They are afflicted less heavily than in hell, but more than in the present world; and yet, not so severely as to be deprived of hope and of the knowledge that they are not in hell, although, by reason of the intensity of the pain, they may at times be unaware of it.

By means of this suffering, inflicted by a real fire, the souls are cleansed of the guilt and dross of sin, and also of its sequels. When they are wholly cleansed, they fly out at once and are introduced into the glory of paradise.

3. This should be understood as follows. The first Principle, being first, is supremely good and perfect; and, being supremely good, supremely loves good and abhors evil: for, as supreme goodness suffers no good to remain unrewarded, so also it cannot suffer any evil to remain unpunished. But some of the just die before having completed their penance on earth; and their right to life eternal cannot remain unsatisfied nor their guilt of sin unreproved, lest the beauty of universal order be disturbed. Therefore these must be rewarded in the end, but they must also bear a temporal penalty that fits their guilt and sin.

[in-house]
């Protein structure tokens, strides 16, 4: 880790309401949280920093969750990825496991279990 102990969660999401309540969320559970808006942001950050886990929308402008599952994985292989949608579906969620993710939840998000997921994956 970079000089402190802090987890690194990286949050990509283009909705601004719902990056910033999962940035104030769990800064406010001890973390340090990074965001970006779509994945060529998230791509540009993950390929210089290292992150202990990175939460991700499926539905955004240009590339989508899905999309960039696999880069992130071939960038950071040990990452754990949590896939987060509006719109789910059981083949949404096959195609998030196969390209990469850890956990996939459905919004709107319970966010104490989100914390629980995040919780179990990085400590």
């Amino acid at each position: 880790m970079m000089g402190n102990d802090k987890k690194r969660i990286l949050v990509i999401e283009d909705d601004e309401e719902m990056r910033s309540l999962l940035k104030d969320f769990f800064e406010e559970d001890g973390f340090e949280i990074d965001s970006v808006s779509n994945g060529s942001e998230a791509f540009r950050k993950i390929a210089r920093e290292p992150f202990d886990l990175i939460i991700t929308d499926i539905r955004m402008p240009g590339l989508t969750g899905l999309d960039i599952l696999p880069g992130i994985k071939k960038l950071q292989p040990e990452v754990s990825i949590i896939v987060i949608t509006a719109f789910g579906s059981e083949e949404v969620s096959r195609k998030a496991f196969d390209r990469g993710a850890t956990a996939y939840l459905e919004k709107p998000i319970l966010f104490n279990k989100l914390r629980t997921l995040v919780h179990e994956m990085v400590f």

Now, because actual sin offends God's majesty, damages the Church, and distorts the divine image324 stamped on the soul - especially if the sin is mortal, although venial sin will tend to do the same; and because offense calls for punishment, damage for repair, and distortion for purification: therefore this penalty must be justly punitive, duly reparative, and properly cleansing.
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« Reply #1685 on: December 23, 2011, 11:30:28 PM »

The hell-fire of purgation and the fearsome aspect came up out of the people in the Church, laity and clergy, who sought to terrify rather than teach. 

That is not really true.